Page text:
Secularism: A Woman’s Way Forward

السبت 29 أيار 2010

Written by Farida Farouk

In my religion and spiritual search, I happened to come across literature for authors, especially women who have influenced my interpretation and understanding of Islam. For a long time, I refused to read anything written by Muslim men since they had dominated the conversation for far too long. But through the work of scholars such as Nasr Hamed Abu Zeid, Mohammad Arkoun and Abdullahi An-Naim I learned that some men could be as feminist as the best of us!

On March 18th 2005, a scholar of Islam and a feminist by the name of Amina Wadud became the first woman on record to lead a public, mixed-gender Friday prayer where she led the same number of men and women in prayer. Both women and men were standing side by side, praying together, not behind the men, nor in different room and with a woman leading them.

One of the very important markers of a country’s progress is the treatment of women and the way they are viewed in the society. This method is considered to be one of the important methods of measuring the country’s prosperity or the lack of it. Countries that subordinates women to men should not hope to make a path to progress. The male superiority over women concept is completely out of step with the spirit of the age, against basic human rights, and a hindrance in the way of progress.

For centuries, we have had male-dominated and too often misogynistic interpretations of Islam that for every page of a man’s obligations and duties wrote two for women. These misinterpretations took the faith far off the path that was set more than 14 centuries ago, when, we are taught, Islam gave women rights that made them the envy of women in Europe’s Dark Ages.

These misogynistic interpretations of the religion steam from male insecurity. A confident man who believes in himself, his intellect, his abilities and with a strong sense of self does not need to assert his superiority over women. Countries that abide to certain positions to only men uses up only half its potential in the way of intelligence, performance, productivity and education; countries that do not make full use of all assets remains in a state of underdevelopment.

Despite verses in the Quran telling men to release his wife who no longer wants to be married to him, the legal system had allowed men to do the opposite: beit el ta3a, which allows a man to hold his wife against her will, and to hurt her, both psychologically and financially. Years later, the khul3 law, empowering women to exercise a human right that entitles her to divorce her husband was proclaimed. This law represents an important step forward, however, there is alot more to be done, for example, a woman should have the right to obtain a divorce for prejudice, whether material or moral. More specifically, it is essential to include a standard marriage contract which stipulates that the woman could terminate the contract at any time and that man would not take a second wife.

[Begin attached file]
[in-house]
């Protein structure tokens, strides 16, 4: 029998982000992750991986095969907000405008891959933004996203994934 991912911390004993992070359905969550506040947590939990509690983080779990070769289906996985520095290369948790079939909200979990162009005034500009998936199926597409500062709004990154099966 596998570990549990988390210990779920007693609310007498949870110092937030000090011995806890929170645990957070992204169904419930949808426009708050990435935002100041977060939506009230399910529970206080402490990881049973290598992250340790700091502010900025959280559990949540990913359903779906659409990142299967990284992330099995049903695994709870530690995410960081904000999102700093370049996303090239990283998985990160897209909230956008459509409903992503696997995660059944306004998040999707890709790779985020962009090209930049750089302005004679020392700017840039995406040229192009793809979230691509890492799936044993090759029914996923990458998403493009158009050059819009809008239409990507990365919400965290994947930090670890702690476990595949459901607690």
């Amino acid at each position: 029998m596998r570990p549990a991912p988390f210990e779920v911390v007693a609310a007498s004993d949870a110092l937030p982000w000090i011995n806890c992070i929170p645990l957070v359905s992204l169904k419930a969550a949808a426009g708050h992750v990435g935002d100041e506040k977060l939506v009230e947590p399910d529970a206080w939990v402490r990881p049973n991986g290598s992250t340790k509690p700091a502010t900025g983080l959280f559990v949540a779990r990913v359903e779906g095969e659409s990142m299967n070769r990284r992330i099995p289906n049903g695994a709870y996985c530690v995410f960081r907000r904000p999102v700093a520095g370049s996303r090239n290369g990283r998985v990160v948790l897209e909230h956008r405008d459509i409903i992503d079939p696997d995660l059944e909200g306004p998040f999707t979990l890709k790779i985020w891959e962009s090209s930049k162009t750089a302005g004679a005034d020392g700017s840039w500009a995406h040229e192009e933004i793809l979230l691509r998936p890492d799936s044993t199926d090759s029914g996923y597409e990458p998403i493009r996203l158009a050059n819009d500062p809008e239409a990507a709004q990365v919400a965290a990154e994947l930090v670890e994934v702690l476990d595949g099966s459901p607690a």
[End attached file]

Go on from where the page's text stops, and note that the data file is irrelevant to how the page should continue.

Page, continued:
Nowadays, women throughout the region are second-class citizens, a national is a citizen who is described as someone who is a native or naturalized member of a state. When Arab women marry foreigners they don’t have the right to extend citizenship to their husbands nor children. In many cases, where a woman has been widowed, divorced, or abandoned, or if her husband is not a national in the country where the couple reside, her children have no access to citizenship or its rights.

We find that children of those women have no access to education, health care, land ownership, and inheritance. In the same token, there are no limitations to men for giving the nationality to their wives and children. This inequality not only denies women their right as citizens; it also denies children their basic rights as human beings.

Family laws based on Shariaa ask women to have a male relative’s permission in several areas. This increases the dependency of women on their male family counterparts in economic, social, and legal matters. For example, in many Arab countries adult women must obtain the permission of their immediate male family members such as husbands, fathers or brothers in order to obtain a passport, travel to a different country, start a business, or get married.

The twenty-first century will be the beginning of eliminating political Islam. I think change will start from Iran. In that country, women presented the first and the most effective challenge to the Islamic regime by courageously questioning the right of Islamic authority to define the conditions of their lives. The most hopeful signs and the most remarkable force for change continue to come directly from Iranian women, both in Iran and in exile.

Secularism and the establishment of egalitarian political systems are two key factors to improving the conditions of women. This can be done by taking the following measures:

– the complete separation of religion from the state

– definition of religion as the private affair of individuals

– removal of references to a person’s religion in laws, on identity cards, and in official papers

– elimination of religion from education

  • the complete separation of religion from the state
  • definition of religion as the private affair of individuals
  • removal of references to a person’s religion in laws, on identity cards, and in official papers
  • elimination of religion from education

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